Topffer Oil Paintings Reproductions and Biography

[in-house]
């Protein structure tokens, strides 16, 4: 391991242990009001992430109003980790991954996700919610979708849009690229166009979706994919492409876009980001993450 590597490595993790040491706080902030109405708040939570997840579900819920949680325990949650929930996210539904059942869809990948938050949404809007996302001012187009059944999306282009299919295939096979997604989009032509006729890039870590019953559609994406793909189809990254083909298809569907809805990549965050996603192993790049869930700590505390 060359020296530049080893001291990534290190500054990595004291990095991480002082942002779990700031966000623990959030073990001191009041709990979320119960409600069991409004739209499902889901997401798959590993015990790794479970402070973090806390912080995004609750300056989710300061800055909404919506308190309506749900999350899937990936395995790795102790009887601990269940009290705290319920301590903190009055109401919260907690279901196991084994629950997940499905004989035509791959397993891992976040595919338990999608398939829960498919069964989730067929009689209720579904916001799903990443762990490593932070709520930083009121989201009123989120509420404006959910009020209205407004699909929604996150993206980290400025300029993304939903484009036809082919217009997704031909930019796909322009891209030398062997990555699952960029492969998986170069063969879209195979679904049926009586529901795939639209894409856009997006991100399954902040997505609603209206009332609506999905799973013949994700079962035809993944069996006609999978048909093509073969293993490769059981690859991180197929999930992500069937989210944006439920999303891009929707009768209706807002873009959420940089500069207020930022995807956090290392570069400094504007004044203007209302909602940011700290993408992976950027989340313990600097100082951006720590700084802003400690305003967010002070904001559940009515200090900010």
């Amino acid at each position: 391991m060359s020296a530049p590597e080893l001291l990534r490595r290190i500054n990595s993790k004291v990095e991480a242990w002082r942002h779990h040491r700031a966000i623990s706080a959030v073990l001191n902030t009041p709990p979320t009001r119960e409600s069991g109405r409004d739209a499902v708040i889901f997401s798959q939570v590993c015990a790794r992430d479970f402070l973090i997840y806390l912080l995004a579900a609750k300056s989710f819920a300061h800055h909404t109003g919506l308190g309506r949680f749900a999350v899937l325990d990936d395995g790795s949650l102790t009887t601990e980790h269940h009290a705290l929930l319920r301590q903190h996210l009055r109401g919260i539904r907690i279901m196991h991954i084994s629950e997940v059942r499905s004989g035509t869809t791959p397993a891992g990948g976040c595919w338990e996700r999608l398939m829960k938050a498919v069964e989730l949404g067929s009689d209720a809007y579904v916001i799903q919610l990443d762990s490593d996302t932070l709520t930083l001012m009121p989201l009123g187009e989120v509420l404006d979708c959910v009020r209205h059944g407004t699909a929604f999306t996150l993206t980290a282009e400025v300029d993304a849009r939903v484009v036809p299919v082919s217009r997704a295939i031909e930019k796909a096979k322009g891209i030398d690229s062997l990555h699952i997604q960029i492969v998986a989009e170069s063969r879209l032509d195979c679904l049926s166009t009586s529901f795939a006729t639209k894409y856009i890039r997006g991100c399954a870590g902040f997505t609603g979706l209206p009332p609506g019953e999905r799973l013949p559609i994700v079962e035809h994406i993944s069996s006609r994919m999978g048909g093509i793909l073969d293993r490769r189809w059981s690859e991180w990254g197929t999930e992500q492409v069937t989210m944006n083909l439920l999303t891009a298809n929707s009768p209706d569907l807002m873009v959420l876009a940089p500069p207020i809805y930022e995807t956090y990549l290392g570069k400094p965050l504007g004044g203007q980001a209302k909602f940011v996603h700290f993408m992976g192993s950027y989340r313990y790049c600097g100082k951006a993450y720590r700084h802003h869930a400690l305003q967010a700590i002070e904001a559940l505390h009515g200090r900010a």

Adam Wolfgang Topffer, Geneva painter, caricaturist, and engraver, born on 20 May 1766. He was trained as an engraver in Lausanne and while there illustrated Horace-Benedict de Saussure?s Voyage dans les Alpes (1779) in 1786. He studied under Joseph-Benoit Suvee in Paris (1789?1791) and was influenced by Jean-Louis Demarne. On Topffer's return to Geneva he went on painting expeditions with Pierre-Louis De La Rive; these studies of the environs of the city inspired his best work. In 1796 he exhibited caricatures at the Salon in Geneva and from 1804 to 1807 was in Paris, where he was Drawing Master to Josephine Bonaparte. From 1810 he concentrated on painting such scenes from local village life as Open-air Sermon (1810). His anecdotal, animated landscapes were very popular not only in Switzerland but also in France, where he exhibited at the Salons of 1804 and 1812 in Paris. He won a gold medal at the latter Salon for the contemporary history painting Re-establishment of Religion in France after the Revolution (1811), a subject he had first treated at least twice in 1803. In 1816 he visited England, where he exhibited at the Royal Academy. Under the influence of English painting his work became more colorful, vigorous and economical. He also admired Hogarth?s work and emulated his style in his own political caricatures (e.g. La Planche appartient a M. Frederic Raisin, 1817). On his return to Geneva in 1816 he began to produce such sparse, sober and balanced paintings as Vue du Mont Blanc. After a visit to Italy in 1824, he was inspired to do quick sketches of city life on the streets of Geneva. He was the most comprehensive recorder of the city and its surroundings of any 19th-century Genevese artist.